Then a hand modeling a cocktail ring flashed by. I paused to see Antonio Banderas brandishing guns in each hand. As the movie was in Spanish, I could not understand what he was saying except I could pick out “Cuidado!” or “Careful!” as a half dozen heavies were closing in on him.  He shot his way out of that tight situation. I went around the dial again and saw Antonio giving another warning of “Cuidado!” before he exchanged a barrage of bullets with men popping out from behind pillars.

At two in the morning I awoke to the sounds of people jumping off the beds above me. It sounded like a herd of bison stampeding and throwing themselves off a cliff.  It went on and on. I half-dreamed that I was holding a squash racquet in each hand with the handle ends pointed out like gun barrels. Wearing a striped tan, brown, and dark green serape, I yelled “Cuidado!” like Antonio and aimed my squash racquets at the ceiling.

In a slow sweeping arc, I fired black rubber balls up at them. I asked myself, “What would Kate do?” which in my fantasy made a petal pink pillbox hat with netting pop onto my head. The balls then coalesced and lifted up the loud offenders and carried them into bed where they fell instantly asleep. The ding of the elevator bell brought me back to reality, but I could still feel the smile on my face. I happily realized that at 3:25 AM it was at last actually quiet.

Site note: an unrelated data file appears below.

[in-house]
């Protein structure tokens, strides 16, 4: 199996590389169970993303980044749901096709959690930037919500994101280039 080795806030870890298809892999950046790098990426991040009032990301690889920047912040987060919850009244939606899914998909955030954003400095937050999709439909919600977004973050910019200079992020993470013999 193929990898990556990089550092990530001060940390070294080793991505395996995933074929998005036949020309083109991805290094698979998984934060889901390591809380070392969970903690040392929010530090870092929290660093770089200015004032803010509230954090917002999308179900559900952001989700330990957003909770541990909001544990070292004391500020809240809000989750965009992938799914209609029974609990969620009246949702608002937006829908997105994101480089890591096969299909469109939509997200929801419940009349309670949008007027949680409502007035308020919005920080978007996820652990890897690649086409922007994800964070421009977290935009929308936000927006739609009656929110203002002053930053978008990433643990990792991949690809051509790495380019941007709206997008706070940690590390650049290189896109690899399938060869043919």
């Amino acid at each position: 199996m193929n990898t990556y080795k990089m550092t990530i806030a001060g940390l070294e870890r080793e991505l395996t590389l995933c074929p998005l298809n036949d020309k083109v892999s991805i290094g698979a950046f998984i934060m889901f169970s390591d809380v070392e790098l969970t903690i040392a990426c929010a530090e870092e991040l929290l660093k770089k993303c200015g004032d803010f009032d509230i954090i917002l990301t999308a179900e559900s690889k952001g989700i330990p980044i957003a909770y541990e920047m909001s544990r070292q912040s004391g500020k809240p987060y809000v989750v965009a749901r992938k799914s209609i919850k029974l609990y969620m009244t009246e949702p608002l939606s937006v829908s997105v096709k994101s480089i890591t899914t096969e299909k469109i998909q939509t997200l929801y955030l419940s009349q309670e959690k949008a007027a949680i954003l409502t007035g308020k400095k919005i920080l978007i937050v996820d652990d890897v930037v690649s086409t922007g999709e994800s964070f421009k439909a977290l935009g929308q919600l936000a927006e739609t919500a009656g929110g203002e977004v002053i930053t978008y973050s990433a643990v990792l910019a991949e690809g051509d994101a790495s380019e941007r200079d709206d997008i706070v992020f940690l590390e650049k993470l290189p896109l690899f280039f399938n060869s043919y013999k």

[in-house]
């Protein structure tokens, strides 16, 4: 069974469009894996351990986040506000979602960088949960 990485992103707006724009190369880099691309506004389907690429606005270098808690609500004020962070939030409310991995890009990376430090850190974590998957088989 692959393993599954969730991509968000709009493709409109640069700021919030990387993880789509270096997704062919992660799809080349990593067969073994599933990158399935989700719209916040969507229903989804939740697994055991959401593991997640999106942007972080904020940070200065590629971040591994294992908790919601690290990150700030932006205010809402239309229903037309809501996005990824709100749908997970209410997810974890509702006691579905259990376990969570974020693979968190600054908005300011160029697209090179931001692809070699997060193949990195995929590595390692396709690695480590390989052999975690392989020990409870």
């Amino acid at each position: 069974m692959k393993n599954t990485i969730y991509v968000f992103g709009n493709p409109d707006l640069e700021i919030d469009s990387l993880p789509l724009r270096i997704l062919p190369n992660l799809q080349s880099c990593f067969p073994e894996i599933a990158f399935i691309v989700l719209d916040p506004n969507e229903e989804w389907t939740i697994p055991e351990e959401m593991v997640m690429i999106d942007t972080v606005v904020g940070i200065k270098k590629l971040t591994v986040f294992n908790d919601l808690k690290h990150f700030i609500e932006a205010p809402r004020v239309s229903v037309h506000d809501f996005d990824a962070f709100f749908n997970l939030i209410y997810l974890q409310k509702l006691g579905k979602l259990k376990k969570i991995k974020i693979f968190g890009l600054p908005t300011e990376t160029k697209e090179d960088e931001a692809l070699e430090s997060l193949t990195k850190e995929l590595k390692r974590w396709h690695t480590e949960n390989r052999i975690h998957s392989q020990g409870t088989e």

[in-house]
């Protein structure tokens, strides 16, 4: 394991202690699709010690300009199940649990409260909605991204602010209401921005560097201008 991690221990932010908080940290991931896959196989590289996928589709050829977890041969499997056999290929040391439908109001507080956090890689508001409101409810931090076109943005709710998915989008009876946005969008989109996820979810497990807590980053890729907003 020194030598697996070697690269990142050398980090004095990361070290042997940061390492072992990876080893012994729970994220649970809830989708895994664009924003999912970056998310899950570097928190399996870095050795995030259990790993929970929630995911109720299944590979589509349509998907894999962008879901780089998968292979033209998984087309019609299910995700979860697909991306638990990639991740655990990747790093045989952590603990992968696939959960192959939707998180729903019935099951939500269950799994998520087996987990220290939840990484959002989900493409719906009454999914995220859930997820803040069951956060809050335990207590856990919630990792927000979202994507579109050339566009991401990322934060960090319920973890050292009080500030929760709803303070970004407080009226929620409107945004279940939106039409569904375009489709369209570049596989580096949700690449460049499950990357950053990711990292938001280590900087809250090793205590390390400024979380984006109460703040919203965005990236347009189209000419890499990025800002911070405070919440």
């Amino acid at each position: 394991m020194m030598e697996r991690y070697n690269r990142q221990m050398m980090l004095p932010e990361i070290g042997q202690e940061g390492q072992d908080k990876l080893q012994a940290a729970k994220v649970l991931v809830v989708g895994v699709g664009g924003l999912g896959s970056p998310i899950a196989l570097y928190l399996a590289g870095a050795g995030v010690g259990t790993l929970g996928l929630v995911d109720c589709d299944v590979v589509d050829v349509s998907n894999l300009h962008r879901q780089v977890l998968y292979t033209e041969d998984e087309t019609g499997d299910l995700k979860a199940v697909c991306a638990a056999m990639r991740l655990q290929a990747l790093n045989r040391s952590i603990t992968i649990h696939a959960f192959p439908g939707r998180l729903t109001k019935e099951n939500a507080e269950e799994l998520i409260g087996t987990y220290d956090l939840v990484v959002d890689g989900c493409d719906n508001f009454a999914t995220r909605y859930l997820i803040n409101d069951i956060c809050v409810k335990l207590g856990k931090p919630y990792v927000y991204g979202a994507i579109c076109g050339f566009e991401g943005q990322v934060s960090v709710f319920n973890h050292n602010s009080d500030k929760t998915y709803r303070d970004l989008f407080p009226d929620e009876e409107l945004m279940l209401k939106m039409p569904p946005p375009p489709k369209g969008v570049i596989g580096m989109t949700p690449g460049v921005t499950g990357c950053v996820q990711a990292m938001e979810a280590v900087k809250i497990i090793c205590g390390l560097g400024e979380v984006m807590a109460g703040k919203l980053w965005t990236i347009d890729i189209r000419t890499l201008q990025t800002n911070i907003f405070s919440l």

The next morning I showered and went down the stairs. As I opened the stairway door on the lobby level, I could smell bacon and coffee from the free breakfast buffet. The breakfast area was once more crowded with hotel guests. A man with a large gut was making a waffle in the lone waffle iron. I poured myself a cup of batter and stood nearby. When it beeped, he took out his waffle and poured another cup. Okay, now I’ll have to wait another 4 minutes. I know it’s not the same, but I felt like “Waity Katey” right now. I poured myself a powdery tasting O.J. and cup of milk. Beep.